The Wayward Tourist: Mark Twain's adventures in Australia
MUP, $29.95 hb, 206 pp, 0522853129
Reading Mark Twain on Australia in the 1890s is a bit like watching Shane Warne bowl these days: you sense the playing up to the audience and an undignified element of hustle; a tendency to rely on the old tricks to fill the space and manufacture the laughs/wickets. And yet there’s no doubting the copiousness of the art, no resisting the tarnished genius on display. Sure, it would be nice to have more of the early Twain’s concentrated wit, and less reliance on showmanship, but to unwish this account of his antipodean travels would be aesthetically, emotionally, even morally wrong.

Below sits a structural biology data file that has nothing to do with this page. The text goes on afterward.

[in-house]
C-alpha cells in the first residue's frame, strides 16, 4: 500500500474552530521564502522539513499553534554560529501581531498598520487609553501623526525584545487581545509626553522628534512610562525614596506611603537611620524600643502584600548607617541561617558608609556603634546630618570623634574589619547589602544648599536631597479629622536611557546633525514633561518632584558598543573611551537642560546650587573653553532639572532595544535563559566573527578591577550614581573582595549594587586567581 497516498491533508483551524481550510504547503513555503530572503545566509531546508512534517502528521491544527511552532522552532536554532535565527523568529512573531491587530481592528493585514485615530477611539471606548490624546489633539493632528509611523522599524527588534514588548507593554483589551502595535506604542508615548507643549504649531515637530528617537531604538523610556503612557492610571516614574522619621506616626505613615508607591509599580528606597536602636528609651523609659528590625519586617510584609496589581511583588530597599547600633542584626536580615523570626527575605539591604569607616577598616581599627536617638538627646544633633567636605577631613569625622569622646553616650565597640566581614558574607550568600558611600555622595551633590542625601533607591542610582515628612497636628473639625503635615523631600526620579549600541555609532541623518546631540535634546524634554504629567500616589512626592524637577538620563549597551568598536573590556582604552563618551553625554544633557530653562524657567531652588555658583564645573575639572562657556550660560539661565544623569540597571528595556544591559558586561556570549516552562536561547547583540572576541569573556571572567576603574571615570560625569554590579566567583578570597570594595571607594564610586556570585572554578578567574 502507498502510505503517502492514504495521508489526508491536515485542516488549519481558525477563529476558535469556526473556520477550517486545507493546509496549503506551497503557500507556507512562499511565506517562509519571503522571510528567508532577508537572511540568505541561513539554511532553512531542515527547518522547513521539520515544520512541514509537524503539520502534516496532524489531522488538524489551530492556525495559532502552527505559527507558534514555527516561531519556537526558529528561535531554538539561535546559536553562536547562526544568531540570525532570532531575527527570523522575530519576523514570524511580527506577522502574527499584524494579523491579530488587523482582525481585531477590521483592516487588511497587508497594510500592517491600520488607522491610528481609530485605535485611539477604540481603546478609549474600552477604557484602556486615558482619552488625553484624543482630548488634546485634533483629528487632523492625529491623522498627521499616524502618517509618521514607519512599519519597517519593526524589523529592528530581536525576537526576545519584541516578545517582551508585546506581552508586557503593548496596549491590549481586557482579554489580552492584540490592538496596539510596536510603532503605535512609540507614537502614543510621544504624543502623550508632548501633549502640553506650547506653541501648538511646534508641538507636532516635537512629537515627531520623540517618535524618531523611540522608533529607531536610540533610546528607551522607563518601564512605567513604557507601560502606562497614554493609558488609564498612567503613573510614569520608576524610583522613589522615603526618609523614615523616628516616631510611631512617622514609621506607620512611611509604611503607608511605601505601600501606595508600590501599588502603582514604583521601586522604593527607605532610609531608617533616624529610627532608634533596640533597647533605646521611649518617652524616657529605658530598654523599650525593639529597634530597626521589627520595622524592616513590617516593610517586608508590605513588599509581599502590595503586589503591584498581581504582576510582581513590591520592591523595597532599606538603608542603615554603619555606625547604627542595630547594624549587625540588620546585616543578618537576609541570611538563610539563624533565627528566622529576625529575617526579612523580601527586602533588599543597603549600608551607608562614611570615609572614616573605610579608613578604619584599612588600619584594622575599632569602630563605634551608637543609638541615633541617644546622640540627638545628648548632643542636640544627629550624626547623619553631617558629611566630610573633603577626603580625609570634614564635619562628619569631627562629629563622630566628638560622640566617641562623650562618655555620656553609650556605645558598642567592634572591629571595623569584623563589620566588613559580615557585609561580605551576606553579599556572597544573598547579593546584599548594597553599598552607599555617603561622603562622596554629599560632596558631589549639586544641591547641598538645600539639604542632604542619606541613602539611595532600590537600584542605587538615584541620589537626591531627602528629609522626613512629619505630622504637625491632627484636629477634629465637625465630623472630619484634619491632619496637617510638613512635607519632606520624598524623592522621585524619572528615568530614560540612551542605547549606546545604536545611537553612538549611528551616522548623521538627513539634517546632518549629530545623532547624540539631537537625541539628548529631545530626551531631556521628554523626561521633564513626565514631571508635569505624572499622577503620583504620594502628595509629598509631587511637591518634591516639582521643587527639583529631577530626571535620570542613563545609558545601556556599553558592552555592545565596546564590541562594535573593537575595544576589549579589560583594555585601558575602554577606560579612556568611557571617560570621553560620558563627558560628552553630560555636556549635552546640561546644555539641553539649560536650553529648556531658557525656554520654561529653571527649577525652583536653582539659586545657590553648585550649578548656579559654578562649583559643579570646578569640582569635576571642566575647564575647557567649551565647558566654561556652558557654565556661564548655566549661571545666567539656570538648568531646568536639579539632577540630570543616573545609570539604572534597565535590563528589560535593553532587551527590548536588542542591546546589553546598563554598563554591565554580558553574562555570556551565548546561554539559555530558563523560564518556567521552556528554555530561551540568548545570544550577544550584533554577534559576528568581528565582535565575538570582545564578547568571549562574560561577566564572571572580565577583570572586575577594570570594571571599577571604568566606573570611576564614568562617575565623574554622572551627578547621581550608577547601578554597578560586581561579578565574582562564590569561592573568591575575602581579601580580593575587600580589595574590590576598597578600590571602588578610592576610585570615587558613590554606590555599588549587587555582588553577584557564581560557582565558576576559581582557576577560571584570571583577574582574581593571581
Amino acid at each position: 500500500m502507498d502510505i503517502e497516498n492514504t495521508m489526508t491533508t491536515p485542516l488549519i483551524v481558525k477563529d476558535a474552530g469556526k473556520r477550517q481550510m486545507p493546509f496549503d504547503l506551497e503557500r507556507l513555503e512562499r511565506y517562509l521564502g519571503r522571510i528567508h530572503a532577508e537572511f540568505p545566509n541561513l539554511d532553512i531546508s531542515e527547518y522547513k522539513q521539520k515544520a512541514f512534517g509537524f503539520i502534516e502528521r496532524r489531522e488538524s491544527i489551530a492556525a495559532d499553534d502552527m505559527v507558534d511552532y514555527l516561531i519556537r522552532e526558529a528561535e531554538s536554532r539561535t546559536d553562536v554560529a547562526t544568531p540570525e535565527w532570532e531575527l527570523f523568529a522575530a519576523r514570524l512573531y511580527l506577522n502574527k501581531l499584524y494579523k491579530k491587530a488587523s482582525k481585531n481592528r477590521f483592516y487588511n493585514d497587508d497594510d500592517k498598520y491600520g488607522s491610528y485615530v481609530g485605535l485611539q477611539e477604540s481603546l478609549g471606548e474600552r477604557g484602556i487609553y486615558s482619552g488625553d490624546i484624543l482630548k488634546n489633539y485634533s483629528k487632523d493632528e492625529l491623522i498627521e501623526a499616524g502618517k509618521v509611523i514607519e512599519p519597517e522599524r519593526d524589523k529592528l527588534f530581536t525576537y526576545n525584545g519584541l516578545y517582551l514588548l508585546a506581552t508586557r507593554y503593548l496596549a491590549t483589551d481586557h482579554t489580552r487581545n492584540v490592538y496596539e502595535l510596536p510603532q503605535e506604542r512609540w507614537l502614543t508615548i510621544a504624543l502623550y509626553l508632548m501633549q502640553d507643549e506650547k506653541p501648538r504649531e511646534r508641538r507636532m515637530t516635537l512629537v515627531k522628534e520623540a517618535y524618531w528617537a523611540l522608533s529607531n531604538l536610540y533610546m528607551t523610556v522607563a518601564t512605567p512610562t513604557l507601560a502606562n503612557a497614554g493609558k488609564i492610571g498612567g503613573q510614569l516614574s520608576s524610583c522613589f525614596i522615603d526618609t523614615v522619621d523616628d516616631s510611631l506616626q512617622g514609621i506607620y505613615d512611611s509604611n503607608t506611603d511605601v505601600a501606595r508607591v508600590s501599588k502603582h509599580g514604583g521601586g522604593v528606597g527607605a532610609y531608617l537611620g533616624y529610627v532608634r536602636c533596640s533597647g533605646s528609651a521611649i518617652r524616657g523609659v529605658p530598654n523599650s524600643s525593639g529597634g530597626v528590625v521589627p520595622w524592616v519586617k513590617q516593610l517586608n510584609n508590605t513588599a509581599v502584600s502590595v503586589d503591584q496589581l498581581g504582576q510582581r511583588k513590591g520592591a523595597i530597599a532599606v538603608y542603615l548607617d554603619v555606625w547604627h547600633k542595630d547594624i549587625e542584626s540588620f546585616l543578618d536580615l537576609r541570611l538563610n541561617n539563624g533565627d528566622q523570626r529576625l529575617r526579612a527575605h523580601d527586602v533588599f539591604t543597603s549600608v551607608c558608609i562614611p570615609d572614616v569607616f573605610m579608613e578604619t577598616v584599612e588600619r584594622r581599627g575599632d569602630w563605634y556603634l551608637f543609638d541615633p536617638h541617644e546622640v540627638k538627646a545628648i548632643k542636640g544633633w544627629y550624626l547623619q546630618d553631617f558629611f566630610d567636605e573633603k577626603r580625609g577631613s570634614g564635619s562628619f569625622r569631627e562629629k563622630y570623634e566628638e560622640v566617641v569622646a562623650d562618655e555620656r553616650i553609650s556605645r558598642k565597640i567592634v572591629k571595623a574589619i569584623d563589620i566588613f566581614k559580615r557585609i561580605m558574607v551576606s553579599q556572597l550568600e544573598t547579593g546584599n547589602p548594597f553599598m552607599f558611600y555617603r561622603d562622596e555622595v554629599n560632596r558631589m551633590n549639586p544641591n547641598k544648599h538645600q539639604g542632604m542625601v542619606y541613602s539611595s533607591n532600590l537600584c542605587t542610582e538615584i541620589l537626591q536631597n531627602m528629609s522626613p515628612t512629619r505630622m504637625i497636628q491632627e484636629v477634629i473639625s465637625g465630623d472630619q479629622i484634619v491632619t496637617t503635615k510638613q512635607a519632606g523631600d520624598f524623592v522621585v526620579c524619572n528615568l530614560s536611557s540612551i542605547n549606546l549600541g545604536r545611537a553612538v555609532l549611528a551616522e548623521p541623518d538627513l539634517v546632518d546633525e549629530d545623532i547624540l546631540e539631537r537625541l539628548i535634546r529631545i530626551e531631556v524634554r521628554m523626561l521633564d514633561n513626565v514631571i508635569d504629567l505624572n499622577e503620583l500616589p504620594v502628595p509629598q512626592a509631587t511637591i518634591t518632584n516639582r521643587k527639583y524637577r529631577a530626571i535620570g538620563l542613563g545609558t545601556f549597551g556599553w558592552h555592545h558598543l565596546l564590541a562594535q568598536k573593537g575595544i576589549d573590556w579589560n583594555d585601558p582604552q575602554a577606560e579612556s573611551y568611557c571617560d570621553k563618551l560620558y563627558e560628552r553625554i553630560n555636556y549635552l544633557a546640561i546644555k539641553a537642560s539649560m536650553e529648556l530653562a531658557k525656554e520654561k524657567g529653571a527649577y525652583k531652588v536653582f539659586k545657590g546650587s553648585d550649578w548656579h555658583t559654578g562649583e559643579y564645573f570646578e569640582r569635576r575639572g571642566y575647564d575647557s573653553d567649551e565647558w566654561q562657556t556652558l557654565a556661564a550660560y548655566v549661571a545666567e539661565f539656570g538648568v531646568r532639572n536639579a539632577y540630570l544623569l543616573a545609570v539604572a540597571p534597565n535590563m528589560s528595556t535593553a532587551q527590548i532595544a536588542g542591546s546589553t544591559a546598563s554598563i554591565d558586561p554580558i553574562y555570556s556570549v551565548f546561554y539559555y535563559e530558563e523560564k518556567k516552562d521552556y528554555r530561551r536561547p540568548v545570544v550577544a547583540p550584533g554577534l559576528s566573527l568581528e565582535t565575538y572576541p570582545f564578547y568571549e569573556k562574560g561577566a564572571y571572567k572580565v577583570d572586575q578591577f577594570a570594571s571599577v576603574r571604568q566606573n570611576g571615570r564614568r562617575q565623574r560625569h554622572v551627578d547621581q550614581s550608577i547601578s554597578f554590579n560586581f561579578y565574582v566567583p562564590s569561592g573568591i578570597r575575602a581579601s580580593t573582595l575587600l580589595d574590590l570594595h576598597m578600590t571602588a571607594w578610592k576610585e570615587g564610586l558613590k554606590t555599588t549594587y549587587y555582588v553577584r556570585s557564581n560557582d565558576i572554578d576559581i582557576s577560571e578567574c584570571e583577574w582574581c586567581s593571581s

Twain came to New South Wales, Victoria, South Australia, and Tasmania in 1895 as part of a world tour designed to clear debts. He was nearing sixty, with a global literary fame only defeated by the sort of business sense that usually leads people into university administration. Just before he settled near London to write about the whole journey, he learned that his daughter Susy had died of spinal meningitis back in New York. So the biographical evidence suggests that he came to the colonies tired and motivated by a need to turn fame into dollars; that he wrote the passages reproduced in The Wayward Tourist in a state of deep depression. Moreover, the colonies were only beginning to recover from the depression of the early 1890s, and the countryside was showing early signs of the Federation drought, the one whose records are only now being surpassed. All the ingredients for a jeremiad were present.